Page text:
Somewhat inevitably, the film footage of the two of them touring America brings up the question of a reunion, as they are faced with a new generation of fans who were too young to see the band play live. However, a reunion is something that Morrissey has denounced outright, and Joyce and Rourke are quick to deny that that is the film’s intention.

“The DVD is certainly to build bridges and send out a definitive message from me and Mike to Morrissey and Johnny instead of hearing second-hand stuff,” Rourke says.

“It’s about celebrating the band and not focusing on the court case or any of the negative things,” adds Joyce.

Having found fame in their early 20s, it’s clearly taken plenty of resolve from both men to cope with the weight of expectation that comes with outliving such once-in-a-lifetime success.

“The thing is, if you’re working with a band that becomes successful, you just embrace it. I remember being in a pub in Manchester with Johnny and a couple of girls were looking over and I remember thinking, ‘oh, here we go, this is it, I’m going to get recognised’ – and they walked straight past me,” howls Joyce. “You want success, and you want fame, and you want your band to be the best in the world…”

“Until you get it, and then it’s like, ‘stop bothering me’,” interjects Joyce.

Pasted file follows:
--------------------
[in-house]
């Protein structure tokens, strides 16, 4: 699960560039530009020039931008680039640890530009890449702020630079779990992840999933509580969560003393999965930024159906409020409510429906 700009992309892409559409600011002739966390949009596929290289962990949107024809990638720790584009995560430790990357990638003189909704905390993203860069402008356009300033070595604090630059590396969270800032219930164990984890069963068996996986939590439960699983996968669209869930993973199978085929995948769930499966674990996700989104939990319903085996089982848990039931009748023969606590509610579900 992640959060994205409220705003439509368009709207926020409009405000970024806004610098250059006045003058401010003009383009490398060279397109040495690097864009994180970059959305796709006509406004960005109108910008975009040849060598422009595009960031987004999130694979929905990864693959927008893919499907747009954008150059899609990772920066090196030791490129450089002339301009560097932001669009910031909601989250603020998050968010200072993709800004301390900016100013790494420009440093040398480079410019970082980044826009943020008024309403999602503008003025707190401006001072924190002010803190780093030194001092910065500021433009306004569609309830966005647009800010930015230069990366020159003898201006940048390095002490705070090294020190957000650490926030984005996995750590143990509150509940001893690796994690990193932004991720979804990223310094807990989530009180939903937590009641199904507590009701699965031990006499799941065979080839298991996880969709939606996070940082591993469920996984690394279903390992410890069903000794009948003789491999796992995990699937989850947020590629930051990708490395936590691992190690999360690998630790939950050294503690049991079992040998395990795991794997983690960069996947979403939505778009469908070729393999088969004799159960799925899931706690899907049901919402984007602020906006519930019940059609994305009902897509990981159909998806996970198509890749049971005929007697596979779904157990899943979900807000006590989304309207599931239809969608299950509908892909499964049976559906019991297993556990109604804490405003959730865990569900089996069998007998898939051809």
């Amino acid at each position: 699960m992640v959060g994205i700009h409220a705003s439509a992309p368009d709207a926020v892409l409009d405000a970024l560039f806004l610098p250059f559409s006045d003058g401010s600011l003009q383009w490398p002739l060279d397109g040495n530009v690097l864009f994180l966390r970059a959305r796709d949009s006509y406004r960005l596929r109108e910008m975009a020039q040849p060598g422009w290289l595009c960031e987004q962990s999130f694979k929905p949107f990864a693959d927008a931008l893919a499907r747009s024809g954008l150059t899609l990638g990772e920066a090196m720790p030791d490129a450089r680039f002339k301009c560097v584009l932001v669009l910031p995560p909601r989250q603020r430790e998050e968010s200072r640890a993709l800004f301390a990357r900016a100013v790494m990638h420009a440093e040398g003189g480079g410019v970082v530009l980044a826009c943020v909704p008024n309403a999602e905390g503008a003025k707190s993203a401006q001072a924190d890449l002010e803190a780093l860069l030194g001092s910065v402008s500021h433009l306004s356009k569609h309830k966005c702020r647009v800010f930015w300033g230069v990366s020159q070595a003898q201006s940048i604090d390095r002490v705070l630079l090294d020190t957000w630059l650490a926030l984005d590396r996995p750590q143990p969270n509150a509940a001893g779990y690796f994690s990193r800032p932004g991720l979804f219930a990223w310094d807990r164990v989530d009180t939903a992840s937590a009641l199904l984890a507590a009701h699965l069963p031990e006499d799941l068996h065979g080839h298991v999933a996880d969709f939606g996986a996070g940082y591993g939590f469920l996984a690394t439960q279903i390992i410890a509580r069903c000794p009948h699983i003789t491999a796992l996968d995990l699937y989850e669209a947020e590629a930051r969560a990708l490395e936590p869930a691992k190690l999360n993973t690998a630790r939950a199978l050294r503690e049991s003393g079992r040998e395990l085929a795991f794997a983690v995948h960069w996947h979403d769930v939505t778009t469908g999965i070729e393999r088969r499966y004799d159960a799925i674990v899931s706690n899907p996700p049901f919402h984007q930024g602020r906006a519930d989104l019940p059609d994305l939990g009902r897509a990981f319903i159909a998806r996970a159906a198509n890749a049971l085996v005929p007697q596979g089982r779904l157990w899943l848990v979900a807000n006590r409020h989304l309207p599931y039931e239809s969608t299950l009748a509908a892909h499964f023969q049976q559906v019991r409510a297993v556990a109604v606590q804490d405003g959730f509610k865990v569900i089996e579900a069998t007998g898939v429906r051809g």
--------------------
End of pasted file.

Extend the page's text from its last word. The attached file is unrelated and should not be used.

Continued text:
“Some mornings and I wake up and I hate The Smiths and other mornings I wake up and I love The Smiths, and that’s just the way it is. But on the whole, I think they’re the best band that have ever been,” states Joyce.

More noticeably, despite public wranglings, they are both hugely respectful of Morrissey as an artist. The film explores how, unlike many of Manchester’s famous swaggering, cocksure bands, The Smiths ditched their machismo in favour of a sensitivity that extended to the band’s gang mentality. What’s particularly illuminating is that even as young men experiencing all the freedom of touring, Joyce, Rourke and Marr were protective of their frontman.

“I think there was a reverence,” agrees Rourke. “We looked after him really because he was a delicate flower.”